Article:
Both Bakkhylides and Pindar compose poems in which young heroes confront hostile kings. Theseus faces Minos aboard ship on the way to Crete in Bakkhylides 17 and Iason meets Pelias twice in Pindar Pythian 4, first in the agora and second in the palace. These scenes are similar in that they involve a young hero confronting an older king who has usurped privileges. Both Theseus and Iason are armed and look dangerous; both confront kings who seem secure in their authority. However, these similarities are superficial. Both poets create character by using different categories of nonverbal communication. They assimilate the two youths into different heroic patterns: Bakkhylides creates Theseus’ aggressive character through gestures, making him look like an Achilles, whereas Pindar provides Iason with a more indirect, but no less effective, confrontational style via proxemics and paralinguistics, making him look like an Odysseus.
Bakkhylides emphasizes gesture (touch [11-13] and facial expression [16-20]), and has Theseus use imperatives when addressing the king (23). Theseus confronts Minos directly with verbal and physical threats from the beginning. In contrast, Pindar uses proxemics (135) and paralinguistics in fashioning his heroic confrontation. In both of Iason’s encounters with Pelias, Pindar emphasizes that Iason speaks gently, with soft words (101, 136-137). Braswell (1988, 192) interprets this as showing Kheiron's influence while Segal (1986, 16-29) argues that Iason uses gentle speech as a kind of "good drug" with which to neutralize Pelias' guile, eschewing direct combat between himself and his uncle. Iason bides his time, using paralinguistics to defuse violence at the start, even as he declares his identity and intentions. He assumes the mantle of legitimate heir to the throne and launches an offensive only in his second encounter with the king.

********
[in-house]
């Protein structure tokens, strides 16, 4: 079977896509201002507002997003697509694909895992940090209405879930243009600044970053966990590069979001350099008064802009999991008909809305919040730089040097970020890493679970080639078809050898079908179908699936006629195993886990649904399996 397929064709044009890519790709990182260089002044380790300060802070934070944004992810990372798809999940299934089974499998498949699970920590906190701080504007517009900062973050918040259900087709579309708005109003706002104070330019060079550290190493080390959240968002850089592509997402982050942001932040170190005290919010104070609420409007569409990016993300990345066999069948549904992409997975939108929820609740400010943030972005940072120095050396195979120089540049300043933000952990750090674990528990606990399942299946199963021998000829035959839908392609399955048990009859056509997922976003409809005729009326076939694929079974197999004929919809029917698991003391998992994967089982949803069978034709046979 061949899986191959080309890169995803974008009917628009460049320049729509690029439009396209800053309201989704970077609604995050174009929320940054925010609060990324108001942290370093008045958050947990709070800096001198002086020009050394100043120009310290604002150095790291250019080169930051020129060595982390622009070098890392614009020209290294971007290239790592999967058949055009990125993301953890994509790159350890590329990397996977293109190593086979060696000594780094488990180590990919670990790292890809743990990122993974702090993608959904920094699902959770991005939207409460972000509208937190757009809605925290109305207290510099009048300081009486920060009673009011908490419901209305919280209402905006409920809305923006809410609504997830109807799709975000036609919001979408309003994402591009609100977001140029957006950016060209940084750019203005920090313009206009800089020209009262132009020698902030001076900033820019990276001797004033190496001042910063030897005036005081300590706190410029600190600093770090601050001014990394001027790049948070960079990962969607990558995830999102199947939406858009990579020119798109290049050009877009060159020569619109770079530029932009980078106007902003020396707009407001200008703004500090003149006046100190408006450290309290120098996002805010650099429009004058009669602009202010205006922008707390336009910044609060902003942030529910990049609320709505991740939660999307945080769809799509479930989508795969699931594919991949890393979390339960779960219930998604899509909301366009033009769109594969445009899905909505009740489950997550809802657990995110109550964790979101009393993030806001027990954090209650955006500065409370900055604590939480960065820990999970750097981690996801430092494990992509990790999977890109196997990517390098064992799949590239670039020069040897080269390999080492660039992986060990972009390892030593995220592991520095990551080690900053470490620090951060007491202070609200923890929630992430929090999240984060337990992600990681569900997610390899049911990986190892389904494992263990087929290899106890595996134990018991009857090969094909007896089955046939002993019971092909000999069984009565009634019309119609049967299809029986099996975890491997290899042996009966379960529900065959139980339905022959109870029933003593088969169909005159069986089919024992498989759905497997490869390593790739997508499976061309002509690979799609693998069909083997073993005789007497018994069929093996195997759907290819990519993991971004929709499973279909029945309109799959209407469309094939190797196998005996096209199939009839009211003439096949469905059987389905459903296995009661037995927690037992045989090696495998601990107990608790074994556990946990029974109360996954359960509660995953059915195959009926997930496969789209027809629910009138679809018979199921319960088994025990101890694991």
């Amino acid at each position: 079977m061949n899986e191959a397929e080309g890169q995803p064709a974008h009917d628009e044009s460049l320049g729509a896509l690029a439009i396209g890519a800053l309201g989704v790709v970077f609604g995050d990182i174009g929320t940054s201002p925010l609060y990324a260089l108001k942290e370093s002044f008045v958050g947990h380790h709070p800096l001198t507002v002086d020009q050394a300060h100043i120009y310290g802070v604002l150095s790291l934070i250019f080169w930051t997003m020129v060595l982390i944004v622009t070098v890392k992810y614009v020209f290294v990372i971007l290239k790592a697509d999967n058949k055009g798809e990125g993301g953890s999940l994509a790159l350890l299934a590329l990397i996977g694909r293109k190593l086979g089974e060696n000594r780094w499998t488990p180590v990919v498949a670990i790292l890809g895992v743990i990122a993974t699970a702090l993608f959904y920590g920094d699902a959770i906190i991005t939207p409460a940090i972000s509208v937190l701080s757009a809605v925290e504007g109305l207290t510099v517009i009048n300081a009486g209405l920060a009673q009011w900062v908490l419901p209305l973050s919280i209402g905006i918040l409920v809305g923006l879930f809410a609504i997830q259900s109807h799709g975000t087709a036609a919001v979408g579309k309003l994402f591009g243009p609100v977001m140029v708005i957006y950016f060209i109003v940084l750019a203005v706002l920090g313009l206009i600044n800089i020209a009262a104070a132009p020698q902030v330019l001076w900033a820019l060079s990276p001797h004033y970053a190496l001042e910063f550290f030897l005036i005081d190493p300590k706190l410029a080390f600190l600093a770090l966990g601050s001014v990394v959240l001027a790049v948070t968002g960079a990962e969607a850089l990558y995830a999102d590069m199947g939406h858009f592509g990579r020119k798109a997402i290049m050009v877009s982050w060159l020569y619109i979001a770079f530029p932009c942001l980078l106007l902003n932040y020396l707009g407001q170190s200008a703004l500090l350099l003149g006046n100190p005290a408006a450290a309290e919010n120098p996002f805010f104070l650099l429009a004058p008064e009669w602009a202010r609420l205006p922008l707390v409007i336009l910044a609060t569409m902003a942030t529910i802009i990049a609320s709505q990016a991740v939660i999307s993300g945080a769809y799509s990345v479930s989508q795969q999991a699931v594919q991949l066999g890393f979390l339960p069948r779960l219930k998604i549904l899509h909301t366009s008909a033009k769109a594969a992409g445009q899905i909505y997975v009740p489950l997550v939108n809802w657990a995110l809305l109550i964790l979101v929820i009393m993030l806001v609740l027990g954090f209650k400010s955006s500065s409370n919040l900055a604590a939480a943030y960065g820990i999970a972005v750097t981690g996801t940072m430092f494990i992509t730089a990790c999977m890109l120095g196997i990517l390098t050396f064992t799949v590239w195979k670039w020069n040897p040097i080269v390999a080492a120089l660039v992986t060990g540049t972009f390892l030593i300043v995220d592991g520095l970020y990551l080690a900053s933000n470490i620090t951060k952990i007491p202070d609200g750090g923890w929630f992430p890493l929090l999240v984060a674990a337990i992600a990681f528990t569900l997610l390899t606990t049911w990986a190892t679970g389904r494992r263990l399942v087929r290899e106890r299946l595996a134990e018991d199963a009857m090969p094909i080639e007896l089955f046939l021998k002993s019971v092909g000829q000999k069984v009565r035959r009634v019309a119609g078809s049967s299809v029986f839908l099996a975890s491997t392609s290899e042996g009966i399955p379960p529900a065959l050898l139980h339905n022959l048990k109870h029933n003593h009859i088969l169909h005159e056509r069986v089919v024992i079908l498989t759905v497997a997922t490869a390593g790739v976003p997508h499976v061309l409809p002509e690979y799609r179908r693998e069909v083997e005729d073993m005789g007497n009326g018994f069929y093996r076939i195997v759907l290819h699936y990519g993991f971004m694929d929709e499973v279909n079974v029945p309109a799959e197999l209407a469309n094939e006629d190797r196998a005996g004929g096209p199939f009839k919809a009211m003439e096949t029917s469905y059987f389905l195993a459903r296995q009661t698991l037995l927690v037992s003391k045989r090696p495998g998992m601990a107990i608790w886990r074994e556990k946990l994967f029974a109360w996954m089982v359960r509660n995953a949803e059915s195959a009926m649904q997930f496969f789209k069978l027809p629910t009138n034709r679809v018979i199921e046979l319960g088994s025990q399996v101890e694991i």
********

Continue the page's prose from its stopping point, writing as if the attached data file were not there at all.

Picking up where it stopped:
Bakkhylides’ uses of gesture, facial expression, and epithets alluding to weapons and armor (significant objects and body adaptors) create a much greater feeling of threat and impending violence than in Pindar’s confrontation. Like Pindar he uses paralinguistics but gives this category to Eriboia, the girl touched by Minos. This is a canny and natural choice, for her shout sets off the confrontation. Theseus and Minos fight over status and appropriate behavior towards a girl (Clark 2002). Eriboia has been physically threatened and Theseus responds violently with physical threats. The audience of a confrontation also influences heroic style. Theseus’ aggressive response to Minos plays out in front of an audience of mostly men – Minos’ crew and the Athenian youths, and by the end of the poem Theseus has won both fights, gaining heroic status. Bakkhylides tells us the internal audience’s reaction to Theseus’ confrontational style: “the sailors marvelled at the magnificent boldness of the man” (47-48), much as onlookers of Homeric battle-scenes react (Segal 1979, 27).
In contrast, Iason and Pelias fight over the kingship, which cannot of itself contribute to the drama as Eriboia does with her shout. Pindar’s choice of nonverbal categories instead emphasizes Iason’s own guile and use of subtler weapons than Theseus employs. Iason’s audience is different from Theseus’ – in the agora, the townspeople gaze in awe at the striking youth; in Peleus’ palace, their kinsmen give witness. Iason’s soft voice, soothing speech, and wise words (136-139) when confronting Peleus in his palace enable the king to respond calmly (156) and to propose a pact between them. This nonverbal and verbal characterization of Iason as peaceful and reasonable makes additional sense given the context of the ode’s effort to persuade Arkesilas to allow the return of the exiled Damophilos, who has learned to hate the violent man (284).
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